Today I wanted to share another part of my discussion with Steve Gustafson about the idea of imagination and the part it plays in what we do as photographers and artists. Here is an excerpt from Steve talking about the need for imagination. I have changed some of the wording for clarity’s sake or to add a comment and added some photos for illustration, but most of this is taken directly from Steve’s thoughts.
Everyone wants to be more creative… but to be creative you must use your imagination. Unfortunately imagination tends to be as elusive as bigfoot… and like bigfoot only a few actually pursue it. Most people give up and complain that they simply don’t have a good imagination while others declare that imagination fails with age. While both of these statements are partially true, the real answer is somewhat surprising. You may not have a good imagination at present, but I would suggest that it can be developed. Or perhaps your imagination has faded as you grew older, but the loss is not the result of age as much as from lack of practice.
First let’s take a look at what constitutes imagination. George Santayana describes imagination as “Spontaneous syntheses that arise in the mind.” I describe one aspect of it as “a personal (unique) expression of a global ideal.” (Pete’s translation: trying to see with our own special perspective) Notice I use the term expression and that is the key… it is a personal endeavor to express/communicate what it going on inside of the individual. It does not try to create an ideal that should be globally accepted or adopted or even try to define reality. As a matter of fact imagination often finds itself at odds with that which is real. However reality or “the ideal” is not the enemy of imagination. It can certainly hinder or stifle imagination, but the truth is imagination must use reality as a base. Imagination acknowledges “what is” (what is real) but then goes farther and asks “what could be…”. In this way imagination seeks a way to express its new idea by taking something real and adapting it or changing it even to the point that it becomes unreal. Imagination uses reality to be the springboard into the possible or the fanciful… the goal is not more reality, but rather the conveyance of a feeling or emotion that may not look like the reality you started with.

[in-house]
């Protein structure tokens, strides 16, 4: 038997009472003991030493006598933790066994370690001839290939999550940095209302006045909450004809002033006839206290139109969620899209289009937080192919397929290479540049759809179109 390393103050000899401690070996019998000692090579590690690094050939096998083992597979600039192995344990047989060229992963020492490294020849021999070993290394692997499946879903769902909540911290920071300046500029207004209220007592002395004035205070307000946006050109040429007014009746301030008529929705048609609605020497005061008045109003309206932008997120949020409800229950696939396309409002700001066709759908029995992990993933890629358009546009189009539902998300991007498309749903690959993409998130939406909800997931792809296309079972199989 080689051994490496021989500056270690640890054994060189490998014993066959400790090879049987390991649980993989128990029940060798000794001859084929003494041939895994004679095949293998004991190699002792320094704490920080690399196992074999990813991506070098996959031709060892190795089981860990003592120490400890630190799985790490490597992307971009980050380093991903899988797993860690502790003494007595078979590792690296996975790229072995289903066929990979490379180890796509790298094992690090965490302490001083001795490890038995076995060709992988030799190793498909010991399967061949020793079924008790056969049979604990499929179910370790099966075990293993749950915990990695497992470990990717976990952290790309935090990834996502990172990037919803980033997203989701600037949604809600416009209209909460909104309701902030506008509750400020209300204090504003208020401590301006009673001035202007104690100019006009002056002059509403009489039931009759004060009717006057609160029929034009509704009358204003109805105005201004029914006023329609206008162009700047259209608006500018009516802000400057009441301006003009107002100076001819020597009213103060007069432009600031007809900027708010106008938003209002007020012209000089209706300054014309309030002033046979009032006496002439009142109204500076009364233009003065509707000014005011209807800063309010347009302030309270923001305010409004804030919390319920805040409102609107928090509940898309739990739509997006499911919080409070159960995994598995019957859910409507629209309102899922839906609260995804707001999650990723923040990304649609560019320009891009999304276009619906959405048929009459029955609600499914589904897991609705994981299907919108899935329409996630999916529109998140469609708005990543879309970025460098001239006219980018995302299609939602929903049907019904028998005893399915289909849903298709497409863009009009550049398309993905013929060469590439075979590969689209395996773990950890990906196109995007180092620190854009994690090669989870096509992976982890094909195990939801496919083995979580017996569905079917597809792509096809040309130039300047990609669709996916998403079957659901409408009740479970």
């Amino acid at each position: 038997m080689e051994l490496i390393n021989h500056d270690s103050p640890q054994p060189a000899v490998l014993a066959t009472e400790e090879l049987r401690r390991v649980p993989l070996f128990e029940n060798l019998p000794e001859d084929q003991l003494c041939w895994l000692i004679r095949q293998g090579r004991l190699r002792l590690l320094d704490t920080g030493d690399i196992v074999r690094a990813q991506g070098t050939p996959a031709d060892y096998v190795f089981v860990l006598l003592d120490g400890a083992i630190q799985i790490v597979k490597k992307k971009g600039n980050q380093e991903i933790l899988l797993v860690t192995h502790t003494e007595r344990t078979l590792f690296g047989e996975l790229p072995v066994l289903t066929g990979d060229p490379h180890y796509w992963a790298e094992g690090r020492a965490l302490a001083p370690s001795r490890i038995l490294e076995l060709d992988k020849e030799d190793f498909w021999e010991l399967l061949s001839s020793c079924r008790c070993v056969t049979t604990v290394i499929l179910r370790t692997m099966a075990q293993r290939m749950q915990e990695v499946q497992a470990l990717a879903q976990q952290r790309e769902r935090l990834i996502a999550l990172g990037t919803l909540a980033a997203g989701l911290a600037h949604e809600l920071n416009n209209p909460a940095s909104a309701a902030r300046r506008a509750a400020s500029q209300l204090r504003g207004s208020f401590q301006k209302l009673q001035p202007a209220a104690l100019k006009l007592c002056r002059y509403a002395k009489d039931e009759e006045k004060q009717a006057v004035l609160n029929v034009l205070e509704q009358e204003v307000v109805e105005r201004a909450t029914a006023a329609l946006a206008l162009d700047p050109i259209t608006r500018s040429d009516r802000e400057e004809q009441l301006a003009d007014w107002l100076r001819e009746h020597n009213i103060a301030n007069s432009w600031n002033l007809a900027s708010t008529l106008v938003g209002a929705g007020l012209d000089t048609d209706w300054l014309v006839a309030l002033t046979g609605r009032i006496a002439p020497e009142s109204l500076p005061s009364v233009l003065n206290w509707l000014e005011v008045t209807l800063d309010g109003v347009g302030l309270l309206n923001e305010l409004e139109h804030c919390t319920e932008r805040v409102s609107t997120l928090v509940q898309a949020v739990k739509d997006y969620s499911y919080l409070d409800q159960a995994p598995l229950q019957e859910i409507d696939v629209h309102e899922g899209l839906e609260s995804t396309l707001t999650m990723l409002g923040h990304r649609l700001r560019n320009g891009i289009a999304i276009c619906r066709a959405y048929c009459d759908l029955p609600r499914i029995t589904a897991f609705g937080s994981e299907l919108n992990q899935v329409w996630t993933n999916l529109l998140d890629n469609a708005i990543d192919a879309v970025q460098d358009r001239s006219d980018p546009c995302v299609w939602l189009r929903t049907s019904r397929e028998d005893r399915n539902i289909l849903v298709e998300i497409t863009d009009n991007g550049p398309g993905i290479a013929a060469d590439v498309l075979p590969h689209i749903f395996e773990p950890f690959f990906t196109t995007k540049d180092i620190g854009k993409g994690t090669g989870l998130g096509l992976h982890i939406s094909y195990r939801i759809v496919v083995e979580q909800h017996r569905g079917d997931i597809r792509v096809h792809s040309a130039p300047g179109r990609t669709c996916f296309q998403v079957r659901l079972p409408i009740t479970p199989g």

Example 1 is an image of “what is”.
Example 2 is an image of “what could be if”
Example 2 has gone past a documentation of what is real. It was not the intention of Pete to document an actuality. He saw the scene and it caused an emotional sensation. This sensation caused him to capture the image. The “real” image that the camera produced did not completely communicate that same emotional experience so Pete asked “what if”. This desire to communicate a felt emotion, to a viewer, created a need for imagination. Imagination changed the image to create an expression.
I often use the term “intent precedes content”. It is this intent that drives imagination. Imagination is fueled by a hunger to express something in a new and unique way so that a perception can be shared with someone else. Reality is a base for imagination but it can easily become a barricade that stops all imaginative thought if we think that our role is to simply document. This happens when we give in and only accept reality as the most important thing that we can express. Age has a way of wearing us down because so many possibilities in life have fallen short. Society and our peers have helped us to set aside imagination… how many times have you heard, “that sounds good but the reality is…” or “stop dreaming and come back to reality”. The first step to growing imagination is to realize the daily thoughts we have that hinders the flourishing of imagination. Once we start to hear our own voices of doubt and our propensity to fall into the rut of simply documenting reality… we can start to resist them and by doing so begin to rekindle imaginative thought.*
*In our next post we will look at some things that actually fuel our imagination.